PRESS CONFERENCE: HEALTH CARE REFORM
Statement by President Barack Obama
After Meeting with House Democratic Leadership
South Drive at the Oval Office
Wednesday, May 13, 2009
Good morning, everybody. This is a gorgeous day and an encouraging day, because we just wrapped up, as the Speaker said, a extremely productive meeting with the chairmen of the relevant committees, as well as the Majority Leader and Vice President Biden, to discuss one of the key pillars of a new foundation for our economy, and that is affordable, accessible, high-quality health care for all Americans.
I want to take a moment before I start talking about health care just to congratulate Chairman Waxman and the Energy and Commerce Committee Democrats, who’ve made such extraordinary progress in reaching a deal on comprehensive energy reform and climate legislation. This is a major step forward in building the kind of clean-energy economy that will reduce America’s dependence on foreign oil. And I once again call on Congress to send me legislation that places a market-based cap on carbon pollution, which will then drive incent for the kind of innovation and dynamic, new clean-energy economy that can create jobs and new businesses all across America.
So this is an example of the extraordinary productivity that we’re seeing over in the House right now. On health care, as Speaker Pelosi just mentioned, the House is working to pass a comprehensive health care reform bill by July 31st, before they head out for the August recess. And that’s the kind of urgency and determination that we need to achieve what I believe will be historic legislation.
As I’ve said before, and as all Americans know, our health care system is broken. It’s unsustainable for families, for businesses. It is unsustainable for the federal government and state governments.
We’ve had a lot of discussions in this town about deficits and people across the political spectrum like to throw barbs back and forth about debt and deficits. The fact of the matter is the most significant driver by far of our long-term debt and our long-term deficits is ever-escalating health care costs. And if we don’t reform how health care is delivered in this country, then we are not going to be able to get a handle on that.
Now, in addition to the implications for the federal budget, obviously we’re also thinking about the millions of American families out there who are struggling to pay premiums that have doubled over the last decade — rising four times the rate of their wages — and 46 million Americans who don’t have any health insurance at all.
Businesses are using money to pay their rising health care costs that could be going to innovation and growth and new hiring. Far too many small businesses are dropping health care altogether. In fact, you’ve got small business owners who can’t afford health care for themselves, much less for their employees. And as we learned yesterday, pressures on Medicare are growing, which only underscores the need for reform.
That’s why we’ve got to get this done. We’ve got to get it done this year. We’ve got to get it done this year — both in the House and in the Senate. And we don’t have any excuses; the stars are aligned.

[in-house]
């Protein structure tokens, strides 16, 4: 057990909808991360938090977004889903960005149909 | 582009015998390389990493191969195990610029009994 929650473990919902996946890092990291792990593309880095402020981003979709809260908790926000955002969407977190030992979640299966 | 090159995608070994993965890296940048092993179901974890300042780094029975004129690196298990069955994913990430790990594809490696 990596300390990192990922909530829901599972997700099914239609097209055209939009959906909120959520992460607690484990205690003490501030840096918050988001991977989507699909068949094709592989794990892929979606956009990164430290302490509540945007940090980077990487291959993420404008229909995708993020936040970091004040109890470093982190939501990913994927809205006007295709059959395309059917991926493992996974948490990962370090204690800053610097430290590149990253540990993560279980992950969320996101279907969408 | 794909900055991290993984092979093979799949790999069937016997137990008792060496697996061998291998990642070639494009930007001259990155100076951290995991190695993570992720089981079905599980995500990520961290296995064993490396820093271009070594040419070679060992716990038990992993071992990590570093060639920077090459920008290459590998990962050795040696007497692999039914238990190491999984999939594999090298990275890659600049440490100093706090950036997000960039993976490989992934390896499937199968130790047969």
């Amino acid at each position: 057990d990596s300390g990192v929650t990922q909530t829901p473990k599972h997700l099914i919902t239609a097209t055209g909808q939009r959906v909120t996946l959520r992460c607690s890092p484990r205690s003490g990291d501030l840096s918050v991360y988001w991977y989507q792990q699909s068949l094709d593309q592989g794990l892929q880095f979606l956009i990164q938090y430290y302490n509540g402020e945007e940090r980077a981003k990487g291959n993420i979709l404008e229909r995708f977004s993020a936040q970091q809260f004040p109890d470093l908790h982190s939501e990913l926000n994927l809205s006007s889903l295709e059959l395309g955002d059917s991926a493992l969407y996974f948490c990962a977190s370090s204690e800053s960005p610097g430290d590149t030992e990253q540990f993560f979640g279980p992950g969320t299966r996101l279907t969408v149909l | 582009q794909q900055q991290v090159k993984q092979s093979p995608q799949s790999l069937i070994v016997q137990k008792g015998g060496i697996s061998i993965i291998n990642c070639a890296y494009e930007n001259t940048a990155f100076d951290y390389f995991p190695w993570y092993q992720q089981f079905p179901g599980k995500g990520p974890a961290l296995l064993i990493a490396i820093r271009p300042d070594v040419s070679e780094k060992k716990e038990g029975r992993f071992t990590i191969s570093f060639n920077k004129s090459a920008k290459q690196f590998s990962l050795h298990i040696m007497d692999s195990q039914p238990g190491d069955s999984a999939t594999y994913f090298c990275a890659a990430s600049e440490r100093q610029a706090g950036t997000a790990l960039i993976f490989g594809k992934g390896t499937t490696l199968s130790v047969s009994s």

Now, the problems in our health care system didn’t emerge overnight. We’ve debated about what to do about them for decades, but too often efforts at comprehensive reform have fallen apart due to special-interest lobbying and petty politics and the failure of all sides to come together. What’s been so encouraging this week is you’re starting to see a shift in these patterns.
On Monday I met with representatives of the insurance and the drug companies, doctors and hospitals, and labor unions, groups that included some of the strongest critics of past comprehensive reform proposals. We discussed how they’re pledging to do their part to reduce our nation’s health care spending by 1.5 percent per year. Coupled with comprehensive reform, this could result in our nation saving over $2 trillion over the next 10 years, and that could save families $2,500 in the coming years — $2,500 per family.
Yesterday I met with CEOs from some of America’s leading corporations who are finding innovative ways to cut their own health care costs by improving the health of their workers through prevention and wellness programs.
In the coming weeks and months, I believe that the House and Senate will be engaged in a difficult issue, and I’m committed to building a transparent process to get this moving. But whatever plans emerge, both from the House and the Senate, I do believe that they’ve got to uphold three basic principles: first, that the rising cost of health care has to be brought down; second, that Americans have to be able to choose their own doctor and their own plan; and third, all Americans have to have quality, affordable health care.
These are the principles to which I’m committed. These are the principles to which the chairmen and the Speaker and the Majority Leader, my Vice President are committed. We’re seeing now that traditional opponents of health care reform are embracing these ideas. They recognize that the time is now.
And so I am just deeply encouraged. And I want the message to go out all across America, we are not going to rest until we’ve delivered the kind of health care reform that’s going to bring down cost for families, and improve quality, affordability, accessibility for all Americans.
So, thank you very much, and enjoy this wonderful weather.
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